Cyclone Fani, packing winds of nearly 177km/h, is set to slam northeastern India later this week, bringing with it destructive winds, rain totals topping a foot and a potentially devastating storm surge.

The India Meteorological Department is calling Fani a "very severe cyclonic storm," expecting it to intensify into an "extremely severe cyclonic storm."

Fani is meandering north-northwest at 20km/h, continuing to gain strength over the bath-warm seas in the Bay of Bengal. Water temperatures there range from the mid- to upper 20sC, a few degrees above normal, which supports further intensification.

The Joint Typhoon Warning Centre predicts that Fani will make landfall on early Friday local time with peak winds over 210km/h, equivalent to a Category 4 hurricane.


The storm is expected to hit the heavily populated state of Odisha. Odisha, with a population exceeding 46 million, is known for its rich history and thousands of temples.

The India Meteorological Department has hoisted a wind warning for Odisha, anticipating winds of 200km/h or greater along the immediate coastline. It is forecasting the "total destruction of thatched houses" and "extensive damage" to other structures.

This will pose major problems for neighbourhoods near the beach in Puri, a city of 200,000 people, where a 1.5m storm surge (or rise in water above normally dry land) is also expected.

As the storm is still roughly 72 hours from landfall, its exact track remains uncertain. But if the eye of the storm tracks just west of Puri, the city of 200,000 could be ground zero for the worst of the wind and surge.

The bulk of Puri is built up high enough above sea level that those more than a few hundred metres inland will be immune to the ferocious waves.

Farther north, it's a different story. Tens of thousands of people from the Mahanadi River Delta to Kalibhanja Diha Island live less than 3m above sea level. It could be disastrous for dozens of impoverished rural communities, inundating homes and businesses.

The Indian Government ominously cautioned the "flooding of escape routes" will prevent evacuation if residents wait too long.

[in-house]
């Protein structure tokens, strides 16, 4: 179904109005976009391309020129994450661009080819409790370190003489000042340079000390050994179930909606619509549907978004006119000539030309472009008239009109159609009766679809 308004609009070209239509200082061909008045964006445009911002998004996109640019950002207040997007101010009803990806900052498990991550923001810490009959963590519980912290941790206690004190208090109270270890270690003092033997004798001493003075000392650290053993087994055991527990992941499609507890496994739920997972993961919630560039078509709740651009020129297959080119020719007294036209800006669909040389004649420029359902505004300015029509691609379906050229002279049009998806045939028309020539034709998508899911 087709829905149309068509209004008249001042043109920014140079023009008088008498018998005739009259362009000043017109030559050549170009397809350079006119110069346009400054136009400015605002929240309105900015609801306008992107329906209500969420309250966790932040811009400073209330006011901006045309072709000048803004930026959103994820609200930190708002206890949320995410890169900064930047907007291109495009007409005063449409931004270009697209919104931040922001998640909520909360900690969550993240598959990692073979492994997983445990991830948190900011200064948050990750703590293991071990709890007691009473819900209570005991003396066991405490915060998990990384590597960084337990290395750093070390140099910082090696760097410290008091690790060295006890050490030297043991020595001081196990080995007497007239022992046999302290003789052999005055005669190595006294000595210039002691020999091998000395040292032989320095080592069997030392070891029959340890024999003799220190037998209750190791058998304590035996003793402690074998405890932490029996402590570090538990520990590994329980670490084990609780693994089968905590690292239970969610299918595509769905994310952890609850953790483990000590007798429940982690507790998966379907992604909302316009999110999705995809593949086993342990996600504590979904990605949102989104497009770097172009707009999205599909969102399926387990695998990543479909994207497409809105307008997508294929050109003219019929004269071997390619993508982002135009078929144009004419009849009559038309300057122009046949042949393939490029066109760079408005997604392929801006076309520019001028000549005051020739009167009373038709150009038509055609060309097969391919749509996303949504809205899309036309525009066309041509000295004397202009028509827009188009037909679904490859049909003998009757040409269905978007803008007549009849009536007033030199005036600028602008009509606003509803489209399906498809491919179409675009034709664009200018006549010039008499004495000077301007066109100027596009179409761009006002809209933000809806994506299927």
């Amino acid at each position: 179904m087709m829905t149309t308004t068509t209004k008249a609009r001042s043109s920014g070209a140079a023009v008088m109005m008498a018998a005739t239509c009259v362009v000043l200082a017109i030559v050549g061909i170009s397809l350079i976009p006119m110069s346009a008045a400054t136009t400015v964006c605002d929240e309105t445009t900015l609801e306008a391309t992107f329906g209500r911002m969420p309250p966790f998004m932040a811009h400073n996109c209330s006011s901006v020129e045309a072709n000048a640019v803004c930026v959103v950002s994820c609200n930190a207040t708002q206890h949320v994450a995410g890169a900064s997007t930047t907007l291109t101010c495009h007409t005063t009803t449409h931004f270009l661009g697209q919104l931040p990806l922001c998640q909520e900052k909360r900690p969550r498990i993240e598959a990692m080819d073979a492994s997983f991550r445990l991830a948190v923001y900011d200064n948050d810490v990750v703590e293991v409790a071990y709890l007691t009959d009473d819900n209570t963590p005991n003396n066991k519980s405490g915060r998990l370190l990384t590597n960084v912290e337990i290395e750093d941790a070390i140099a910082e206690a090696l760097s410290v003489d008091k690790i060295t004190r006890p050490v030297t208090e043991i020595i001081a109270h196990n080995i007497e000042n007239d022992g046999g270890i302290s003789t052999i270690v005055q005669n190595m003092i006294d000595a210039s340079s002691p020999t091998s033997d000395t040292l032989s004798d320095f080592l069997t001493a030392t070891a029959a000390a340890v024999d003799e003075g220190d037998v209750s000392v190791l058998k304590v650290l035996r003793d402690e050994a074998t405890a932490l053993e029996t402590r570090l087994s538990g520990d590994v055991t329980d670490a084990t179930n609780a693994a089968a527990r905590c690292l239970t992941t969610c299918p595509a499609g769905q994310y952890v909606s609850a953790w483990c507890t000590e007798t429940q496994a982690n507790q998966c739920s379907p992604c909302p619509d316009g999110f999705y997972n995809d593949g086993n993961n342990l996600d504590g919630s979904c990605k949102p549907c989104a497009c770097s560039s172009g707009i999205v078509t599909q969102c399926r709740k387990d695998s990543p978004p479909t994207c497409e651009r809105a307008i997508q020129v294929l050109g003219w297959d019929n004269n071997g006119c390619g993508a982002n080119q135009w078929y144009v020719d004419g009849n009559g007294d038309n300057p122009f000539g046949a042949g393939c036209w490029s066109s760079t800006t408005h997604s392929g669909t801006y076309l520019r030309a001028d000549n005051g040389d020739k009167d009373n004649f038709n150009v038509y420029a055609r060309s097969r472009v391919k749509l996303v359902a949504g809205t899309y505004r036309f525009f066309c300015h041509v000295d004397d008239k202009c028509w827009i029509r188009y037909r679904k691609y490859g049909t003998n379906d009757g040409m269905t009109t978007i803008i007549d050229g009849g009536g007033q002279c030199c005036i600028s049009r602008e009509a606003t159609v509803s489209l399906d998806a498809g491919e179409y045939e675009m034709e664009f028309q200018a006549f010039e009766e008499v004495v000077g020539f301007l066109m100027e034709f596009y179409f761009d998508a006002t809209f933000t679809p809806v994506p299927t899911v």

Inland, the threat is less from coastal flooding but more due to inland flooding. Rain totals of 20-30cm will fall over a widespread swath that will include Odisha's capital, Bhubaneswar. A heavy-rain warning is in effect for potential "heavy to very heavy rainfall at a few places with isolated extremely heavy rainfall."


Eastern India is accustomed to monsoonal moisture this time of year, but it isn't equipped to handle a month's worth of precipitation coming down in a few hours. In addition to sparking urban flood concerns in Bhubaneswar proper, excessive runoff could overwhelm the Mahanadi and Kuakhai rivers. That may cause flash flooding along their banks for rural communities surrounding Cuttack and Urali.

It's not just homes that will suffer - the local economy could be severely affected. "Widespread damage to standing crops, plantations, orchards," per forecasts from the India Meteorological Department, could grind local commerce to a halt. The average per capita income in Odisha is less than US$1000 per year.

The storm could also cause serious effects in Bangladesh, pushing a substantial storm surge over its low-lying coast and unloading flood rains.


Many of the deadliest recorded cyclones have struck coasts along the Bay of Bengal, which has densely populated, low-lying zones vulnerable to storm surge, flimsy infrastructure, and - in many instances - lack of early storm warnings and evacuation efforts.

A Category 5-equivalent cyclone devastated Odisha in 1999, unleashing a 6m-plus storm surge and 257km/h winds. That storm was blamed for more than 10,000 deaths.

However, when Cyclone Phailin slammed Odisha in October 2013, the toll was not nearly as severe, thanks to improved forecasting and evacuation efforts. Ahead of that storm, 1.2 million people were evacuated. Dozens, rather than thousands, died.